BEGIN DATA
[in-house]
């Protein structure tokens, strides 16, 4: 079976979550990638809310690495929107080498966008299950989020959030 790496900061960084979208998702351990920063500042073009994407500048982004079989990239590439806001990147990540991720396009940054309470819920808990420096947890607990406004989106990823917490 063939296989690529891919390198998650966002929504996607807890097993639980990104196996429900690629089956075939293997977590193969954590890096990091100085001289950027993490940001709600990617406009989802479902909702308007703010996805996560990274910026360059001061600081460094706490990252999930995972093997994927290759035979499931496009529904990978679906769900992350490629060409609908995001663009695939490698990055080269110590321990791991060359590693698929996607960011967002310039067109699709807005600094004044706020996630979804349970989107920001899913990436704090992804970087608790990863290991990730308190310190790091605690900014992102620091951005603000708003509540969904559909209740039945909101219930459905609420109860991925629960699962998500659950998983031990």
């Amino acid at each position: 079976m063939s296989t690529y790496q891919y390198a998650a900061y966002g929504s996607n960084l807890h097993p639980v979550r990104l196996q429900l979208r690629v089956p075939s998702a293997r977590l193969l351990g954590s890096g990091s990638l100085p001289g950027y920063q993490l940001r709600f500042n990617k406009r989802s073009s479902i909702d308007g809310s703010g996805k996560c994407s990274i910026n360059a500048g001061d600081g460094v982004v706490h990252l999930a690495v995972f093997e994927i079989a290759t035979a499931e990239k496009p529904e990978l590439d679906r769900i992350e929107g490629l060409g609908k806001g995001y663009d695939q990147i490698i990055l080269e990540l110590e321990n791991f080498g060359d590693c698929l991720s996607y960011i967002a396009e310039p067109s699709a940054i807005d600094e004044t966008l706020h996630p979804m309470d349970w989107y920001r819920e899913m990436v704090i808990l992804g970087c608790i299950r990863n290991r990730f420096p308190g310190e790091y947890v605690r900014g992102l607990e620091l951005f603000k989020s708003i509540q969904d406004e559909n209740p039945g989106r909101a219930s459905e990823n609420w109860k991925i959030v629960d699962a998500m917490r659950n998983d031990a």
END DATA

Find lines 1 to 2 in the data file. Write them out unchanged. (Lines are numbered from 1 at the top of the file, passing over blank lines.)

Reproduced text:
[in-house]
């Protein structure tokens, strides 16, 4: 079976979550990638809310690495929107080498966008299950989020959030 790496900061960084979208998702351990920063500042073009994407500048982004079989990239590439806001990147990540991720396009940054309470819920808990420096947890607990406004989106990823917490 063939296989690529891919390198998650966002929504996607807890097993639980990104196996429900690629089956075939293997977590193969954590890096990091100085001289950027993490940001709600990617406009989802479902909702308007703010996805996560990274910026360059001061600081460094706490990252999930995972093997994927290759035979499931496009529904990978679906769900992350490629060409609908995001663009695939490698990055080269110590321990791991060359590693698929996607960011967002310039067109699709807005600094004044706020996630979804349970989107920001899913990436704090992804970087608790990863290991990730308190310190790091605690900014992102620091951005603000708003509540969904559909209740039945909101219930459905609420109860991925629960699962998500659950998983031990």